Interventional Cardiology

An interventional procedure is one that doesn’t use surgery. Instead, doctors treat your condition percutaneously—through a needle puncture of your skin. To perform an interventional cardiology treatment, your doctor will guide a thin flexible tube called a catheter through a vein or artery in your arm or leg to your heart.

If you qualify for these least-invasive catheterization procedures, you’ll benefit from less pain and blood loss, a lowered risk of infection and faster recovery time compared with surgery.

Leaders in Least-Invasive Heart Treatments

When you choose UNC for your heart care, you have access to emerging interventional cardiology techniques. That’s because we don’t just perform these advanced treatments, we help develop them. Our doctors’ research has been recognized by organizations such as the American Heart Association, the American College Cardiology and the National Institutes of Health.

Current studies include treatments for blockages in the renal arteries and for cardiomyopathy.

Learn more about the benefits of participating in clinical trials at UNC Medical Center.

Angioplasty and Stent Placement (Percutaneous Coronary Intervention)

This procedure uses a tiny medical balloon to open a narrow or blocked artery in your heart and places a small mesh tube, called a stent, in the blood vessel to keep it open. The procedure may be used to treat or prevent a heart attack or to treat angina—persistent chest pain caused by reduced blood flow to your heart. PCI may help you avoid the need for a more invasive procedure, like coronary artery bypass surgery.

About six hours after your procedure, you’ll be able to walk around. The average hospital stay for an angioplasty is two days or less; you may even be able to return home the same day as your procedure. Read more.


Using a needle to drain excess fluid from the pericardium—the lining that surrounds your heart—pericardiocentesis helps relieve pressure on your heart and may help you avoid the need for a more invasive procedure.

You’ll benefit from UNC’s innovative approach to pericardiocentesis: We’re one of the only hospitals in the country to use ultrasound guidance instead of X-rays. This means:

  • Your medical team works from more accurate images
  • Your medical team can drain fluid from multiple areas, rather than just one spot
  • The procedure can be done at your bedside instead of in a procedure room
  • You avoid exposure to radiation
  • You may be in the hospital for one day to several days, depending on the amount of fluid that needs to be drained. Read more.


Valvuoplasty uses a medical balloon to open a narrowed or blocked valve in your heart. It can be used to treat each of the heart’s four valves—aortic, pulmonary, tricuspid and mitral—and may be used as an alternative to surgery after medications have proven ineffective.

As an adult, you'll get this procedure under a local anesthetic. Children receive both general and local anesthesia. After the procedure, you'll stay in the hospital for a short length of time that will be determined by your physician. Read more.

Transcatheter Aortic Valve Replacement (TAVR)

With this new TAVR technology, physicians use a tiny medical balloon to open a narrowed artery in the heart and place a new valve inside your aortic valve. The procedure may be used as an alternative to open heart surgery for people with aortic stenosis.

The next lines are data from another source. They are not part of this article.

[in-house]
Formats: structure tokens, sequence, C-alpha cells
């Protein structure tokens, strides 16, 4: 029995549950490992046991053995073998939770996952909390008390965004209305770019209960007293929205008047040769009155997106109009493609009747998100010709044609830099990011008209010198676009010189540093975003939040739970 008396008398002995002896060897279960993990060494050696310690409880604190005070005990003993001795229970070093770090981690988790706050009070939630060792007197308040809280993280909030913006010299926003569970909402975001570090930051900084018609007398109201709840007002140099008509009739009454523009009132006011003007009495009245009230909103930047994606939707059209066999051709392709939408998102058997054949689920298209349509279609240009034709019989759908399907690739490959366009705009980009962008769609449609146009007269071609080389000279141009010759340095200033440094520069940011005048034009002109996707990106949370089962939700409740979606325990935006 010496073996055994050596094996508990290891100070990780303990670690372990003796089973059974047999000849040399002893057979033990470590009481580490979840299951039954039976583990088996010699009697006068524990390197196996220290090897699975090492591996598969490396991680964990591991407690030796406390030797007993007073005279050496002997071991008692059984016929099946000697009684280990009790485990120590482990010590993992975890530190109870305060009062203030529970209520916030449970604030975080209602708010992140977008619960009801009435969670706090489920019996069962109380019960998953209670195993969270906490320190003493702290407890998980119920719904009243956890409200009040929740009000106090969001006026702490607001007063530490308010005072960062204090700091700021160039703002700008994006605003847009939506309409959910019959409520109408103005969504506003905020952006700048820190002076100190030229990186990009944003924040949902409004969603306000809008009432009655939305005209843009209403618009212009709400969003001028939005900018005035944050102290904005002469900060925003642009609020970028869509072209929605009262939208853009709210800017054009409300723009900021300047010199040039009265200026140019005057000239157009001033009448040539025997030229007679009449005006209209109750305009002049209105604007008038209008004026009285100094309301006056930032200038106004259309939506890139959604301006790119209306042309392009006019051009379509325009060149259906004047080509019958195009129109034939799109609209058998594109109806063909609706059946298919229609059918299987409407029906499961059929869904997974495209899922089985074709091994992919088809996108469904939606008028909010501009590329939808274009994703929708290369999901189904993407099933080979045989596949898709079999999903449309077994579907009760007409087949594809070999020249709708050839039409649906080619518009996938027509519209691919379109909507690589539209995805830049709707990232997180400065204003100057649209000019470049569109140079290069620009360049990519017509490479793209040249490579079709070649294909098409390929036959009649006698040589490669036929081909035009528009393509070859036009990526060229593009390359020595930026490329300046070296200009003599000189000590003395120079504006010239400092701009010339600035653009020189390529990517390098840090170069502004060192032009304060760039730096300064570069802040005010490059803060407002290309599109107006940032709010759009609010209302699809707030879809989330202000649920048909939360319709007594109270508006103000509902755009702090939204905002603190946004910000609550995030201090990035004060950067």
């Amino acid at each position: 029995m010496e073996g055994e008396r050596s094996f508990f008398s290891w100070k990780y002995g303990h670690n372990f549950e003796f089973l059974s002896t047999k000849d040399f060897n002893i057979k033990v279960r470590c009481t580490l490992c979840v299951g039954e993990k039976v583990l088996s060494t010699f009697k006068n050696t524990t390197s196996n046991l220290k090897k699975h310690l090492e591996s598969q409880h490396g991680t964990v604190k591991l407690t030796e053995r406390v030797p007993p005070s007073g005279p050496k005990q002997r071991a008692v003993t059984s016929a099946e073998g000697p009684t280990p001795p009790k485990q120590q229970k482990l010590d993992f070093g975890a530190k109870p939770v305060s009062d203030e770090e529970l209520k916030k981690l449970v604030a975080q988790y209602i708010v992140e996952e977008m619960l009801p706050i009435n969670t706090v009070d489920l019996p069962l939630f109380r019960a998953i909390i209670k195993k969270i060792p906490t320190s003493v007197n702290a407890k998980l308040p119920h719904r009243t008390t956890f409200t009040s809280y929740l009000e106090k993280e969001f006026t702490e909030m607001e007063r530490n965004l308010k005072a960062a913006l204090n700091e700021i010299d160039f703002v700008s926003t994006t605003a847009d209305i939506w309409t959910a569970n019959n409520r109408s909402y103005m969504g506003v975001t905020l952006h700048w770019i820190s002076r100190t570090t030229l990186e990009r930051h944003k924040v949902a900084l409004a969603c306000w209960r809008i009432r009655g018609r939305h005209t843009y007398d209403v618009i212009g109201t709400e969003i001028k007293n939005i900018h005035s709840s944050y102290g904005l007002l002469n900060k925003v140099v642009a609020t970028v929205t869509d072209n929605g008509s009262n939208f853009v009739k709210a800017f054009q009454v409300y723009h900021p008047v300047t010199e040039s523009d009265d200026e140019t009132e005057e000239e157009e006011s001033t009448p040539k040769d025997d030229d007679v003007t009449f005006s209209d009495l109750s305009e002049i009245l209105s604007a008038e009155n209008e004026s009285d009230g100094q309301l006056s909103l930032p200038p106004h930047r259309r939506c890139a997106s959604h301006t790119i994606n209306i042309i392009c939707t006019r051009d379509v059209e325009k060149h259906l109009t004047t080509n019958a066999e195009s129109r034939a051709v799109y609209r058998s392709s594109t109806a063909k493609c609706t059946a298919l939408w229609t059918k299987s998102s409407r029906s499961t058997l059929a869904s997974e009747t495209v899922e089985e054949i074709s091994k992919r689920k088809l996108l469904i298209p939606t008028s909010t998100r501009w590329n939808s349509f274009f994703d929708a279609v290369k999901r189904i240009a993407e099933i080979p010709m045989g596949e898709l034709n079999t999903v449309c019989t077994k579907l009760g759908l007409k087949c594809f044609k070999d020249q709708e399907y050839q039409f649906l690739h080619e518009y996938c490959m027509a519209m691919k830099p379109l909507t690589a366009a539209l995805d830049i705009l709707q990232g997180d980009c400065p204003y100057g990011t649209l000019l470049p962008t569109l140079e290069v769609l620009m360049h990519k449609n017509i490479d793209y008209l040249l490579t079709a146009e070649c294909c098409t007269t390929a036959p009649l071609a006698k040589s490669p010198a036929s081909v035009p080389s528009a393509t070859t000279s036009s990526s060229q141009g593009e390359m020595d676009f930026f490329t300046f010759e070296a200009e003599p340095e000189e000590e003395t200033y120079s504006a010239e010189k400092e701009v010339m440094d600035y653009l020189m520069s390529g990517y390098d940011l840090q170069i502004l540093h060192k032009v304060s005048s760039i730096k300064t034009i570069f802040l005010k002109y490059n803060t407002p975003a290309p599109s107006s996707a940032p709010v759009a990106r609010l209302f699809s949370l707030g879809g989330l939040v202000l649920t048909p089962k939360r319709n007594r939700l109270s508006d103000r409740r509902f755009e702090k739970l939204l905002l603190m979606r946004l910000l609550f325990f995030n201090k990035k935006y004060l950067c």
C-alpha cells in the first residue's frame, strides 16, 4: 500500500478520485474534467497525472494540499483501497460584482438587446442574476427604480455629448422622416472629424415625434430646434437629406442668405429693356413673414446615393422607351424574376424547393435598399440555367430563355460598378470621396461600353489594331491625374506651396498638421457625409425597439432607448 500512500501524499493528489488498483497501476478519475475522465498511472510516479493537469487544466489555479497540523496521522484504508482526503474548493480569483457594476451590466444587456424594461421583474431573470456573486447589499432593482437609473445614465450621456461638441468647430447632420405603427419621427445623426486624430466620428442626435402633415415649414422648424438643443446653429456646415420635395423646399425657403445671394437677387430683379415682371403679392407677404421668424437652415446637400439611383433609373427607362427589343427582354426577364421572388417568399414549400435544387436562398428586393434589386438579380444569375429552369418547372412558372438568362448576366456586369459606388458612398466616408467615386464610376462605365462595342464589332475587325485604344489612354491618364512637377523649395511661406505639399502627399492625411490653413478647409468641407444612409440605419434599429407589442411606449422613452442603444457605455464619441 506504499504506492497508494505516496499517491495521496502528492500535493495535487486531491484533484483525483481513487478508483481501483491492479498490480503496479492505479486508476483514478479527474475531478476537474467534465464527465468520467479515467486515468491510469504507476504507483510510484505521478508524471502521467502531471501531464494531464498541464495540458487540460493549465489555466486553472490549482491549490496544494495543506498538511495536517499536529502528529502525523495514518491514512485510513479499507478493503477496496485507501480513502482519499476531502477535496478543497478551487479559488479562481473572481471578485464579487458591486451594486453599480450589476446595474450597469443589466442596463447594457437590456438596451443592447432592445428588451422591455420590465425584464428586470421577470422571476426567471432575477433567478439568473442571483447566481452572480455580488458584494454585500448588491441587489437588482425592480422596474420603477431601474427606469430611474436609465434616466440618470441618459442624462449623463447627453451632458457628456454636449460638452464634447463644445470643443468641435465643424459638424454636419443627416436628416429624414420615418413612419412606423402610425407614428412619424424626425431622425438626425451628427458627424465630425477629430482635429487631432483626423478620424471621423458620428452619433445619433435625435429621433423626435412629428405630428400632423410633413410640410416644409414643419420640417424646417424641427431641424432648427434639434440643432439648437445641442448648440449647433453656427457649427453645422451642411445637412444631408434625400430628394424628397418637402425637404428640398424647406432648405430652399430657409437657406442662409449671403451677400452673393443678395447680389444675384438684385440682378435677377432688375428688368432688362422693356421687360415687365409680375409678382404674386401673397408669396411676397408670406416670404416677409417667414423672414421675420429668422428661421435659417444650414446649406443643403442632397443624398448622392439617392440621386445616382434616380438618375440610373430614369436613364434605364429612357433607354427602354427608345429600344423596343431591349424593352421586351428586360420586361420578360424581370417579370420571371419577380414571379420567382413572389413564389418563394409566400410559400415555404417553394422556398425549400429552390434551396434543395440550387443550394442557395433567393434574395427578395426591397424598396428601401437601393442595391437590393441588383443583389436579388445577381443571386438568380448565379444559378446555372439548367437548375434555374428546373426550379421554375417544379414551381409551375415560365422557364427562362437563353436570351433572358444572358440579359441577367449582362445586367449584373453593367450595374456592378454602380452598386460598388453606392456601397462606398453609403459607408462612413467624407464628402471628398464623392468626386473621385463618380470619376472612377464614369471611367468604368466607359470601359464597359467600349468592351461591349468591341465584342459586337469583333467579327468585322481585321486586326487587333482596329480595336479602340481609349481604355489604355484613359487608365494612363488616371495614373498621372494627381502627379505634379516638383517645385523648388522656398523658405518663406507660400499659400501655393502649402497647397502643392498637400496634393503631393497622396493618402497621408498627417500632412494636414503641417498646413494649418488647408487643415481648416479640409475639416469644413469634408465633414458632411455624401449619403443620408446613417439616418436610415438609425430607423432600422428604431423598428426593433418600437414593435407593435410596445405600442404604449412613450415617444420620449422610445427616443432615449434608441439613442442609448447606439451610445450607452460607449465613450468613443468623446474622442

You can expect to stay in the hospital for three to five days after this procedure. Read more.

Alcohol Septal Ablation

If you have hypertrophic obstructive cardiomyopathy (HOCM), alcohol septal ablation may offer an alternative to medications or surgery. In this advanced interventional procedure, a special type of alcohol is injected into one of the blood vessels that supplies blood to a thickened area of your heart. This blocks blood flow to the area, causing unnecessary cells in that area to die and shrink so previously blocked blood flow can return to normal.

UNC Medical Center is one of the only hospitals in the country to use this least-invasive procedure to treat cardiomyopathy.

You can expect to stay in the hospital for three to five days after this procedure. Read more.

Repairing Holes Caused by Congenital Heart Defects

If you or your child has an atrial septal defect—a heart defect present at birth that results in a hole between the upper chambers of the heart—our physicians may be able to repair the condition with a minimally invasive surgery. If you or your child are a candidates for this procedure, a closure device will be threaded through a catheter into the femoral artery, requiring only a small incision in the upper leg.

You’ll enjoy a recovery time of less than 24 hours and be able to resume normal activities within a week.

This procedure may also be used to treat Patient Foramen Ovale (PFO), a small hole between the upper chambers of the heart that normally closes within the first two years after birth. While the closure can be performed safely in almost all cases, the use of close devices to treat PTO is considered “off-label,” meaning the devices haven’t been approved by the FDA for this particular use. A thorough evaluation by a qualified cardiologist is necessary to determine if this is the best treatment for your specific situation. Read more.

Contact Us

Call the Heart & Vascular Center referral line at 866-862-4327 to find specialists, make an appointment or learn more about preventing heart disease.

Open Access is a new physician referral service, created by the UNC Center for Heart & Vascular Care, which coordinates all admissions and transfers through a single phone call and guarantees immediate acceptance for patients. Please contact us to learn more or call 866-862-4327.

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